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Introduction to Blood Urea Nitrogen (BUN) Test (Nursing)

by Rhonda Lawes

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    00:00 Hi welcome to our video series on interpreting lab values.

    00:04 On this one, we're gonna talk about the BUN or blood urea nitrogen.

    00:09 That's how it gets its name, B stands for blood, U for urea and N for nitrogen.

    00:15 Now for this test, you're going to need a venous blood sample from your patients.

    00:19 You'll use a gel-barrier tube and that is usually what is preferred.

    00:22 Now a gel-barrier tube can be more than one color.

    00:25 It might be a model red or grey, it might be gold or it might be what we call a cherry-red top.

    00:31 Now the red top tube or the green top heparin tube is usually also acceptable.

    00:35 Okay, so we've got that out of the way.

    00:37 We're looking at a BUN test, we know that it involves a venous sample and you want to put it in a very specific tube for collection.

    00:46 Now let's talk about normal values.

    00:48 I know all nursing students get stressed out when we talk about normal values because every textbook has a different one.

    00:57 Well, that's okay, we're just gonna give you a range and know that when you're in real life practice, every lab also has a little bit different range, so find one and stick with it.

    01:07 Right, so we're gonna use 7-20 (mg/dL) for this series.

    01:10 Remember, normal ranges might vary depending on the reference range used by the lab where the sample was actually drawn.

    01:17 But don't let that stress you out, we've given you a really good normal range to remember of 7-20 (mg/dL) Now there's also things that can go along other factors in your patient's care that can impact a normal BUN level.

    01:32 That's what we're gonna to talk about in this series.

    01:35 Because serum BUN tells me about your liver and your renal function, now that's pretty cool because by measuring the amount of your urea nitrogen in a patient's blood sample, I can learn a lot about what's going on with their liver or their kidneys.

    01:51 So how can one lab test tell us about two organs? Well that's the whole reason for doing this series, I want you to understand that.

    01:59 Both the liver and the kidneys are involved in the process of breaking down protein.

    02:04 Now the liver breaks down the protein but it ends up with this waste product that the body can't get rid of.

    02:10 So that's the process, that's what the BUN test will tell us about.

    02:14 So I want you to write this in your notes.

    02:18 You see that both are involved and by the liver, we've got it breaks down protein to ammonia.

    02:23 So underline that word "ammonia".

    02:26 Also, that's what creates the waste products.

    02:30 So you're hanging with us, we know this BUN test tells me about your liver and your kidneys.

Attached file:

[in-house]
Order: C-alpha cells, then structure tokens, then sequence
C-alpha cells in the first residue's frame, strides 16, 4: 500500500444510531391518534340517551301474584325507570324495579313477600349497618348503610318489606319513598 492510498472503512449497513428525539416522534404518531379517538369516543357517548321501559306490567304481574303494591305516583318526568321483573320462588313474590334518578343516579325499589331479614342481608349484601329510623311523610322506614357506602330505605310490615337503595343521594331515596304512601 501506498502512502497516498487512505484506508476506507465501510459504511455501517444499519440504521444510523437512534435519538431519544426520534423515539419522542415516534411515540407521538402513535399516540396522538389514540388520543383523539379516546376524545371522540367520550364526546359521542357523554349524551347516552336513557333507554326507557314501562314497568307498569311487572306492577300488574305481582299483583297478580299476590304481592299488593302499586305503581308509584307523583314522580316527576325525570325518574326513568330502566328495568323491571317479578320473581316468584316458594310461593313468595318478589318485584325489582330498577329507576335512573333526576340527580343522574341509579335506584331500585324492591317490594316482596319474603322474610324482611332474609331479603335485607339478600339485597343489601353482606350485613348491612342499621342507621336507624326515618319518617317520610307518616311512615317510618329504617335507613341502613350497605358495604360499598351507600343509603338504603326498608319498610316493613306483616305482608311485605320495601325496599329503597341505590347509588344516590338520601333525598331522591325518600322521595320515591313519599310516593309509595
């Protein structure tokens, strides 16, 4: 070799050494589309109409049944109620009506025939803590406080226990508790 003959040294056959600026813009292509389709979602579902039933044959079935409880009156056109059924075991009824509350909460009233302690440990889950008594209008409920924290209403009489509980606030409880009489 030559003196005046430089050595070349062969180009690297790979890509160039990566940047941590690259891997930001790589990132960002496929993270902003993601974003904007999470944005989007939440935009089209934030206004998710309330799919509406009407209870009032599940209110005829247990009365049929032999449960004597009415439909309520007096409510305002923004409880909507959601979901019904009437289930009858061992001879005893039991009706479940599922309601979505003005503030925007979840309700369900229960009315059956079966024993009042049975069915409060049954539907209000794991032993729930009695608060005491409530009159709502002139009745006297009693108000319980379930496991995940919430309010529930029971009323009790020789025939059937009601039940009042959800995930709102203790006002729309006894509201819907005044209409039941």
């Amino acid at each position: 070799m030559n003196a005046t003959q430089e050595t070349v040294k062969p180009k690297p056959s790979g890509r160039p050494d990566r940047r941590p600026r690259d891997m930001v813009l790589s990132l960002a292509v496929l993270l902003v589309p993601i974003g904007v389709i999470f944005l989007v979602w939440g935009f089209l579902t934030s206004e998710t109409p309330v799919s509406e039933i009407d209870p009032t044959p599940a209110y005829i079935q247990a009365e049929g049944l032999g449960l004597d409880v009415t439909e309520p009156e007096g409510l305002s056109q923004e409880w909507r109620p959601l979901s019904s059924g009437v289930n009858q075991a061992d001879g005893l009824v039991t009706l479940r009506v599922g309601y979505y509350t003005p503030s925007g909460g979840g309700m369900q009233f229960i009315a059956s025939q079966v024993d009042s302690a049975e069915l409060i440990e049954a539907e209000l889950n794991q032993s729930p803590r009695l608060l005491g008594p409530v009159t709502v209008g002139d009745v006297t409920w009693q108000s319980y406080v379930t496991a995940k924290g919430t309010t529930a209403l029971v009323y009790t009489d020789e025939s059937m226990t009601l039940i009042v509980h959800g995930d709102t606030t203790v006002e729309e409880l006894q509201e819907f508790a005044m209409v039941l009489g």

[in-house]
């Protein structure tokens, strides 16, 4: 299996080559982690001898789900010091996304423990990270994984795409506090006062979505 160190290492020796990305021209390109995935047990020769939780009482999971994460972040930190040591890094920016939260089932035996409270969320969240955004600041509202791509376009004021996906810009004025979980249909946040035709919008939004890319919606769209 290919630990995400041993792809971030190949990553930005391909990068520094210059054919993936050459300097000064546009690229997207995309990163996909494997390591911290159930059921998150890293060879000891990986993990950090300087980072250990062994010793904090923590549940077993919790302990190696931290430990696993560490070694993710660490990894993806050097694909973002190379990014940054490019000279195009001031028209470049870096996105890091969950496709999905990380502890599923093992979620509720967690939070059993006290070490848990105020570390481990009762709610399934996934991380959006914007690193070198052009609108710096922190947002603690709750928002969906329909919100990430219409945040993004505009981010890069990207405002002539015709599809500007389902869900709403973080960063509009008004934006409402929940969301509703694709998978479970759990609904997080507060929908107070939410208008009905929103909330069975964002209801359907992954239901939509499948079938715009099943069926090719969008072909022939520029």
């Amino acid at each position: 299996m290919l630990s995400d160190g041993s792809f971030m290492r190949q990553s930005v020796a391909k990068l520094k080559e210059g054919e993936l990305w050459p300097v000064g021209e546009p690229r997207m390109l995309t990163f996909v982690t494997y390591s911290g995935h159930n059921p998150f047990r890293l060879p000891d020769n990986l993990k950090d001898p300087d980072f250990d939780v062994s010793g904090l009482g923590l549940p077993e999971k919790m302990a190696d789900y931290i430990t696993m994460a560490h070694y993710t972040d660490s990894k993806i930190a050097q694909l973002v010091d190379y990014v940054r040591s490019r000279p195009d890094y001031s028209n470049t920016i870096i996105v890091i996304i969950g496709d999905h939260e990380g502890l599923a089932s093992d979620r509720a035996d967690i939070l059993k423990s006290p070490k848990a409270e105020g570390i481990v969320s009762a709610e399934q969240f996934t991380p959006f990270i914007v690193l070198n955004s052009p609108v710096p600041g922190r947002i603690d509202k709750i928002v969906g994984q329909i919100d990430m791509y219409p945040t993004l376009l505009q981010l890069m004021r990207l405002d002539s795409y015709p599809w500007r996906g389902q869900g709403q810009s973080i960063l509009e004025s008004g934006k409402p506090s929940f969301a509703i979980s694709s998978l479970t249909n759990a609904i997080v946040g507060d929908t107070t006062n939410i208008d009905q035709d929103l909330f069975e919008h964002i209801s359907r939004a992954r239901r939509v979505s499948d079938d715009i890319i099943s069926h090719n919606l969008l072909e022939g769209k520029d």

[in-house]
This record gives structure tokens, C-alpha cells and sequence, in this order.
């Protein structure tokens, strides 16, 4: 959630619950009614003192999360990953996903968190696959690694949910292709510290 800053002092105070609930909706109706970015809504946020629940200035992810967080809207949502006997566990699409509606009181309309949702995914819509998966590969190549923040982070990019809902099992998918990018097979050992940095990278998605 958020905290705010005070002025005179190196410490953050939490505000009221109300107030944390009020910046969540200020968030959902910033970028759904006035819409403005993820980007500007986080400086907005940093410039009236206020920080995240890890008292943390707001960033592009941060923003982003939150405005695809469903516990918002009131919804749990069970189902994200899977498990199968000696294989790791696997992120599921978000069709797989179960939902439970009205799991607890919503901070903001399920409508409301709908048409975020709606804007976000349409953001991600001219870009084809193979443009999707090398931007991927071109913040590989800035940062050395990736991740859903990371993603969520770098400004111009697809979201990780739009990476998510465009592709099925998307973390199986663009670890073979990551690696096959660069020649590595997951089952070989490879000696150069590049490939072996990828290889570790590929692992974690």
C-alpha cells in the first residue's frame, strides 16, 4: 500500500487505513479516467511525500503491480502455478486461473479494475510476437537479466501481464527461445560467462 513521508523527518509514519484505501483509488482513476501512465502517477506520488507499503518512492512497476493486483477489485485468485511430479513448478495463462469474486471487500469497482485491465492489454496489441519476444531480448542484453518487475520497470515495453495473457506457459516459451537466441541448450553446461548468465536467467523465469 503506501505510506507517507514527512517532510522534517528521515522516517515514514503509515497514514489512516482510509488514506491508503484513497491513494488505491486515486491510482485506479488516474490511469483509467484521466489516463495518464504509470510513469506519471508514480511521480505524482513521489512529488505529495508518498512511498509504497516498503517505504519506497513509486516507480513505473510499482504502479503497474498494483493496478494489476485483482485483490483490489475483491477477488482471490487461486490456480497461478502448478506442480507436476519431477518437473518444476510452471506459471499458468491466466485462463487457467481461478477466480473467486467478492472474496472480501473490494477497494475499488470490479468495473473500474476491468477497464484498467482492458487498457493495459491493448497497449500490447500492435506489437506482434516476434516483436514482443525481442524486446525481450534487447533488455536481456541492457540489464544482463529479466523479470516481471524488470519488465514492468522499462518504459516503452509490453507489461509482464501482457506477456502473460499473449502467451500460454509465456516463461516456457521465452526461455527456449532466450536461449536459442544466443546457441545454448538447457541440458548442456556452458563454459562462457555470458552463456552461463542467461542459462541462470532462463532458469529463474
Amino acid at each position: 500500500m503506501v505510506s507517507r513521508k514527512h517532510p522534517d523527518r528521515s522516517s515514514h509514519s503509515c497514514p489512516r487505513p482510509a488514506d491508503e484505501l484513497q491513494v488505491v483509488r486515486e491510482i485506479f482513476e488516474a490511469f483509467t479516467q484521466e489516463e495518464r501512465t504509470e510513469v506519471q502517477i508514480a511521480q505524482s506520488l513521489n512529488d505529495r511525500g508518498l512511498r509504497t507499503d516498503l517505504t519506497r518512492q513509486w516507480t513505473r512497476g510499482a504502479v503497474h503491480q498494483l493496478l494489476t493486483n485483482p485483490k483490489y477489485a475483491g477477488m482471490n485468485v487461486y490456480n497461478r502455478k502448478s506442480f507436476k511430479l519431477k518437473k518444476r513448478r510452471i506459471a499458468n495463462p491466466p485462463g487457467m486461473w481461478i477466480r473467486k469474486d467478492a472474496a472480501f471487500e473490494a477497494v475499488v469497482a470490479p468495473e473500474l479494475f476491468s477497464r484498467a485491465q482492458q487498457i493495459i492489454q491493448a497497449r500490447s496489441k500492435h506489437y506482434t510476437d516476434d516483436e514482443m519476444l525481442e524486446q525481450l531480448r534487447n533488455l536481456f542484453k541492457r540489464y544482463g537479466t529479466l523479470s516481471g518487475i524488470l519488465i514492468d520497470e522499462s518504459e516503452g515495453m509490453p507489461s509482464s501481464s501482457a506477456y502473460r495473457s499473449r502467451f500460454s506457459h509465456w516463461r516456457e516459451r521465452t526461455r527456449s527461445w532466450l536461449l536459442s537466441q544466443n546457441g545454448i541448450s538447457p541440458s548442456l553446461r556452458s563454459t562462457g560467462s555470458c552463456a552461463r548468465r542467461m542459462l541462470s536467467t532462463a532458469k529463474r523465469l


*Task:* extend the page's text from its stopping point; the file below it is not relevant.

02:36 We end up with this ammonia byproduct when the liver breaks down protein.

    02:42 That's how one lab test can tell us about two organs.

    02:46 So we've got these lab tests, it's gonna tell us what BUN nitrogen is.

    02:50 We know the normal values are 7-20 (mg/dL) and we know that they might vary depending on the lab.

    02:56 So what can we learn when the BUN ranges abnormal? well your biggest concern in clinical settings is going to be when it's too high.

    03:04 Now I can't tell you anything by just seeing a high BUN, it's just one very small piece of a big puzzle that is your patient.

    03:13 So we're gonna have to look at different things.

    03:15 We can look at it might be liver problems, kidney function.

    03:18 There might be upper GI bleed - what? upper GI bleeding, what the heck does that have to do with this? Well remember I said the liver breaks down protein.

    03:29 In upper GI bleeding, blood is protein.

    03:33 Now all of a sudden, your body's got far more protein to deal with, so my kidney might not be functioning, my liver might be not functioning or they may both be fine and I've just got lots of extra protein.

    03:46 That may come from upper GI bleeding, maybe my diet or really super high protein intake or I am significantly dehydrated.

    03:56 Now look at all those reasons.

    03:58 I don't want you to just think about a list, we need to do something to help it stick in your brain so we know it can be organ dysfunction or it can be a really large amount of protein or dehydration, organ dysfunction, extra protein or dehydration.

    04:15 Those are the key point that you want to be thinking through when your patient has an abnormal BUN.


    About the Lecture

    The lecture Introduction to Blood Urea Nitrogen (BUN) Test (Nursing) by Rhonda Lawes is from the course Blood Urea Nitrogen (BUN) – Renal Assessment (Nursing).


    Included Quiz Questions

    1. The liver breaks protein down into ammonia which is converted to urea for excretion in urine.
    2. The liver breaks protein down into creatinine which is excreted as urea.
    3. The liver produces blood urea nitrogen as an enzyme.
    4. The liver breaks down ammonia into blood urea nitrogen and stores it for future use.
    1. Duodenal bleeding ulcer
    2. Chronic Kidney Disease (CKD)
    3. Dehydration
    4. Asthma
    5. Rheumatoid arthritis

    Author of lecture Introduction to Blood Urea Nitrogen (BUN) Test (Nursing)

     Rhonda Lawes

    Rhonda Lawes


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